For years doctors have debated whether the progressively destructive course of genetic heart disease is due principally to the altered genes that set it in motion, or to the body's ceaseless efforts to compensate for and cope with the initial damage. Now results of a Johns Hopkins-led study in mice, published in the March issue of Nature Medicine, show that many of the disease's common features are better explained by the latter theory.
Using a miniaturized catheter developed at Hopkins, researchers compared the heart pumping action of healthy young and old mice to those of same-age mice harboring a defective gene that causes familial hypertrophic cardiomyopathy (FHC) -- a potentially fatal form of inherited heart disease in which the heart wall thickens and obstructs blood flow.
Hypertropic cardiomyopathy is associated with changes in the proteins principally responsible for the capacity of heart muscle to contract and relax as it pumps blood throughout the body. As a result, the wall of the left ventricle -- the heart's main pumping chamber -- thickens, leaving little room inside the chamber for blood to fill. The wall also can stiffen, further impairing the heart's ability to contract.
While the hearts of both younger and older mice with FHC had the identical gene defect, they performed differently. Both contracted faster but relaxed abnormally slowly. However, the hearts of the older FHC mice squeezed much harder only to pump less blood. The higher pressure, reduced volume, and accompanying stiffness were seen only in the older, FHC mice, indicating evolving responses do the damage over time. The same traits are hallmarks of the disease in humans.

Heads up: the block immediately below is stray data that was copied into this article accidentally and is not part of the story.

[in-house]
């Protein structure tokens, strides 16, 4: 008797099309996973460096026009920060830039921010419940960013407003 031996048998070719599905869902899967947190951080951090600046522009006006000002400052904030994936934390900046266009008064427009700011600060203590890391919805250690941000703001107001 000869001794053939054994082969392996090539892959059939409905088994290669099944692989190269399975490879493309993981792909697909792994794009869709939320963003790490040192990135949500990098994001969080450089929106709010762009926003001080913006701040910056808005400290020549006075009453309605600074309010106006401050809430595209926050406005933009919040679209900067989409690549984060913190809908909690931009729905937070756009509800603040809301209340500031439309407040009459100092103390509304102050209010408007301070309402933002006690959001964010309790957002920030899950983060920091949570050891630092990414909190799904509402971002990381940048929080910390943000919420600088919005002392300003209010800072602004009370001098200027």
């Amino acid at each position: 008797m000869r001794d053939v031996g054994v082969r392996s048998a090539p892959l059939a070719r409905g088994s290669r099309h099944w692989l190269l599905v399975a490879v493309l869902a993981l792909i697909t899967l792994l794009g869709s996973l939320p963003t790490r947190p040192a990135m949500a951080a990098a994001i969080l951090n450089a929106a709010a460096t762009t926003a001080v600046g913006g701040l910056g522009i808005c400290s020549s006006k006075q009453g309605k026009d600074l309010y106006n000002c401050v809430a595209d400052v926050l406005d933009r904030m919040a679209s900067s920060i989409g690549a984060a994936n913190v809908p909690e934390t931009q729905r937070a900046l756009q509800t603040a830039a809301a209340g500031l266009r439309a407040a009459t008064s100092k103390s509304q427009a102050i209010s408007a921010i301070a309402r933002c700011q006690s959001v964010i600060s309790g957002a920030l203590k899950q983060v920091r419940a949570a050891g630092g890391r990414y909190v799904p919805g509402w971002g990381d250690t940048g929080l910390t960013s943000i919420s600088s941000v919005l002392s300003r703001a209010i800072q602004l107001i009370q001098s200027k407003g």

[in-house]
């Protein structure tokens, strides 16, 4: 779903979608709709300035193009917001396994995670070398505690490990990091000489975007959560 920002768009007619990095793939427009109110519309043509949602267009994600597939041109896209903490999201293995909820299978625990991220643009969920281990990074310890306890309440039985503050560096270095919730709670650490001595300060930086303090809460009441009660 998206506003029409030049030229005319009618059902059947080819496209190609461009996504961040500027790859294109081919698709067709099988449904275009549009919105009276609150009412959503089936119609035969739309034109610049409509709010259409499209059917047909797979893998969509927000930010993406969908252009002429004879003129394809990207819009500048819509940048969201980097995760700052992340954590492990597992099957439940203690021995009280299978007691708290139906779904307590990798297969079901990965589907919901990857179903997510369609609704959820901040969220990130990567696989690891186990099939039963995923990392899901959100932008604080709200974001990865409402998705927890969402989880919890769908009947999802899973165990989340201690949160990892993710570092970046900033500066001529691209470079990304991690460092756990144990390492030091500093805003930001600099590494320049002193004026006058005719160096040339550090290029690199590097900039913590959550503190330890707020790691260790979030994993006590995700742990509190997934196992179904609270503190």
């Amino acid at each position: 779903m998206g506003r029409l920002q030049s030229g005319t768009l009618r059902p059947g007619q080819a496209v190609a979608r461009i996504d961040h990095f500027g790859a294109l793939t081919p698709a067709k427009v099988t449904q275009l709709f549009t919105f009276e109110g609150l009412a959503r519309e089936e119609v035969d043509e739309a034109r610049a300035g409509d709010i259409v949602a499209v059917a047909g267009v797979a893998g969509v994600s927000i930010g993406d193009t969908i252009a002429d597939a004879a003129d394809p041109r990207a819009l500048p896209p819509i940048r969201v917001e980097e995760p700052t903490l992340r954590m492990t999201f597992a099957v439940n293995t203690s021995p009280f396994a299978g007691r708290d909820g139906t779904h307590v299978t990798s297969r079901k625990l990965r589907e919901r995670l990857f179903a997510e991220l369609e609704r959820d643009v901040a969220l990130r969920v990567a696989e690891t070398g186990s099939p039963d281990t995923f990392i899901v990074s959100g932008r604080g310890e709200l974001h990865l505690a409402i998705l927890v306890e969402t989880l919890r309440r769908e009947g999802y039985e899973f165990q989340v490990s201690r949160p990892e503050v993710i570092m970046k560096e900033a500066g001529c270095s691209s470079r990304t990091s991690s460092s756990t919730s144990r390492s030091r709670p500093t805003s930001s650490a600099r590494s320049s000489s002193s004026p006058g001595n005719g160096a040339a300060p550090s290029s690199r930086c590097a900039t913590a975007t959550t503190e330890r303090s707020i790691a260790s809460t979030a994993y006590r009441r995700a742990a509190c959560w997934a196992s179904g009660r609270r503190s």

"This study provides a major new window to the development of this disease," says David A. Kass, M.D., senior author of the study and professor of medicine and biomedical engineering at Hopkins. "The data support the hypothesis that although genetic mutations can have primary effects, chronic responses to these mutations may be equally important in the progression of disease.
"Continuing studies will need to determine the exact nature of these adaptations and the extent to which inhibiting the responses can modify disease progression. These insights may help us design new therapies."
More than half of hypertrophic cardiomyopathy cases are hereditary. The disease affects about one in 1,000 people, causing shortness of breath, dizziness, fainting and chest pain. It is often treated by medications such as beta-blockers or calcium channel blockers.
The study's other authors were Dmitrios Georgakopoulos of Hopkins; Michael E. Christe, Michael Giewat and J.G. Seidman of Howard Hughes Medical Institute; and Christine M. Seidman of Brigham and Women's Hospital.
Relevant Web sites:
Johns Hopkins Cardiomyopathy and Heart Transplant Service -- http://www.med.jhu.edu/heart/
American Heart Association -- http://www.amhrt.org/
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